In it, but not of it. TPM DC
"Congress, on the legislative calendar, got ahead of Obama on this," says Ken Gude, who focuses on Guantanamo as associate director for the Center for American Progress."They've established their task forces they're working on their own timeline and the timelines didn't match."
According to Gude, "it's the kind of problem you have when you have two different tracks moving, but not at the same rate."
On his first day in office, President Obama signed an executive order calling for the detention facility to be shuttered within a year. Four months later, strategists and Hill staffers say the White House didn't follow through. According to one strategist who advises Democrats on this issue, "things kind of got lost a little in the period between when the executive order was signed and today. There wasn't much direction from the White House to Capitol Hill. There was a breakdown between the White House and Congress."
What happened next will come as no surprise to students of Washington politics. Republicans rushed to fill the ensuing leadership void, and high-jacked the issue entirely. They have insisted for months now that closing the Guantanamo prison is the first step in a process that will result in terrorists walking American streets, and Democrats have met those charges with silence. (A day after Senate Majority Leader Harry Reid ceded rhetorical ground to the GOP--"we will never allow terrorists to be released in the United States"--Senate Republicans released a memo headlined "Meet Your New Neighbor, Khalid Sheikh Mohammad?" Reid has since clarified his position, calling Obama's approach the right one.)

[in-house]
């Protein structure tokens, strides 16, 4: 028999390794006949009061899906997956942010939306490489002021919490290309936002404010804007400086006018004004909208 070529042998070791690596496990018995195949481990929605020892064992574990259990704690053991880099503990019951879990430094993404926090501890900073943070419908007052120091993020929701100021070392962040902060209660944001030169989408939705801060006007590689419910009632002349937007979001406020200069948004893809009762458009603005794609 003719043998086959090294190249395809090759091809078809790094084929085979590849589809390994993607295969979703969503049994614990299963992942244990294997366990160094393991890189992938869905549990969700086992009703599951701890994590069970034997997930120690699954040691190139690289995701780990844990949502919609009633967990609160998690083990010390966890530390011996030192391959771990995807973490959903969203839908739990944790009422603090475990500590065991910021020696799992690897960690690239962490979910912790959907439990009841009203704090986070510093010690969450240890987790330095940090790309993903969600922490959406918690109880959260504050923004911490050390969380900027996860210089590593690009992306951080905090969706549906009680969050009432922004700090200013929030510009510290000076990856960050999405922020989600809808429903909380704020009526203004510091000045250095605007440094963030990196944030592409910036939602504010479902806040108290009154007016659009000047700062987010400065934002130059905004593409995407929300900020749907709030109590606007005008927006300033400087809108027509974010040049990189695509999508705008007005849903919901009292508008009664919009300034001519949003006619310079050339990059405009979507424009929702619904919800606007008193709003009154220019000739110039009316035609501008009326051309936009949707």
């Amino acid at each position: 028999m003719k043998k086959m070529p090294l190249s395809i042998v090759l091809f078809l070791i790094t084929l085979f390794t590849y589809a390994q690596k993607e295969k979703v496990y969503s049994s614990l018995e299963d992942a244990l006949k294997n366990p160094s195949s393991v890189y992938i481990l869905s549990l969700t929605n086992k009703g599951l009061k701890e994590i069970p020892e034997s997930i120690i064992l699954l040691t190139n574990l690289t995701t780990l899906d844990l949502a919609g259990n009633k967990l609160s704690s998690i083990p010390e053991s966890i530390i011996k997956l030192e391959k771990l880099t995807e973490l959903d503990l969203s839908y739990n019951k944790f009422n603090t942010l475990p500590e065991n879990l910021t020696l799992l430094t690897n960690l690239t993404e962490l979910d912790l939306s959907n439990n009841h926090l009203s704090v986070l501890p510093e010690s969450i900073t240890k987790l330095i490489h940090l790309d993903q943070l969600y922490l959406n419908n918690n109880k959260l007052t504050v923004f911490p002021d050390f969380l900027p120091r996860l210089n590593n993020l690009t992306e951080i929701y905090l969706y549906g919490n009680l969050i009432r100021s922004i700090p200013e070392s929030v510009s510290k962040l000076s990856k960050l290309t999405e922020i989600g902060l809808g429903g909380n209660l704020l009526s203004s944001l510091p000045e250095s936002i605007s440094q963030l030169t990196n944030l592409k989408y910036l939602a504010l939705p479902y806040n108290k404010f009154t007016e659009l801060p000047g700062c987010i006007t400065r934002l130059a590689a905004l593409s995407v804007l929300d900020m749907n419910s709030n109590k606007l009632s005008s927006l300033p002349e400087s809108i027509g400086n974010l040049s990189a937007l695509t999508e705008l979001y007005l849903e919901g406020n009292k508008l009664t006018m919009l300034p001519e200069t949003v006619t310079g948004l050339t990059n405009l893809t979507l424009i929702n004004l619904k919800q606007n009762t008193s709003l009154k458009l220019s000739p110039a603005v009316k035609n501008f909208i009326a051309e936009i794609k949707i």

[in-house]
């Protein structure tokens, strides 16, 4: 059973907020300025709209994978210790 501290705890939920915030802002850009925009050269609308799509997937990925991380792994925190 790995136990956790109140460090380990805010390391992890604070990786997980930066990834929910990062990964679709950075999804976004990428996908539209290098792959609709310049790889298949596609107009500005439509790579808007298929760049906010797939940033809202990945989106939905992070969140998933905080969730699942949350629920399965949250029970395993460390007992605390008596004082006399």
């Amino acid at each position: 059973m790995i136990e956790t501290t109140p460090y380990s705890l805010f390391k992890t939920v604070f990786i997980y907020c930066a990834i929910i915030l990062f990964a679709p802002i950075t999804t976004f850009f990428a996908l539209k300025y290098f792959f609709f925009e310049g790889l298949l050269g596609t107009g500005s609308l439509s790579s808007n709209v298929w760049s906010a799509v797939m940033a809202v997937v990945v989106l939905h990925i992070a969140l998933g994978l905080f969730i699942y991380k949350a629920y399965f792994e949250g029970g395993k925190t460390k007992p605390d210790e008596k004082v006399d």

Sen. John McCain (R-AZ)--who supports closing the facility--had some harsh words, too. "The lack of a comprehensive, well-thought-out plan led to a predictable political backlash on Guantanamo," McCain said. "Instead of unifying Americans behind a plan that keeps us safe and honors our values, the administration's course of action has unified the opposition to moving forward and move forward we must."
That doesn't get the dynamic exactly right, but it's close. President Obama will deliver a national security address tomorrow, in which he's expected to defend the administration's plan and recommit to its deadline. Looking forward, a White House task force is expected to complete a full report on closing the facility by July. And that, Gude says, should keep the administration on track to get the job done by winter.
"It's important to recognize that this money was not necessary to do the kind of things Obama needs to do in the short term to close Guantanamo."
One of those things might involve an explanation from FBI Director Robert Mueller of his statement before the House Judiciary Committee today. "The concerns we have about individuals who may support terrorism being in the United States run from concerns about providing financing, radicalizing others [and] the potential for individuals undertaking attacks in the United States," Mueller said, referring to the supposed risk of moving Guantanamo detainees into U.S. prisons.
The National Security Network--a progressive think tank and strategy shop--has put together a detailed list of terrorists sitting harmlessly in U.S. custody and, in recent days, politicians have insisted that high security facilities in their states would be perfectly safe places to keep the inmates.
All of which is to say that Senate Democrats didn't have to do things this way--even public opinion is on their side--but that their decision also emerged from a greater context,
Guantanamo isn't the only issue on which the White House and Senate leaders have been out of sync recently. Last week I reported that a similar leadership vacuum is responsible for the long wait Dawn Johnsen has had to endure as Democrats struggle to come up with the 60 votes they'll need to overcome a filibuster before they can confirm her to run the Justice Department's Office of Legal Counsel.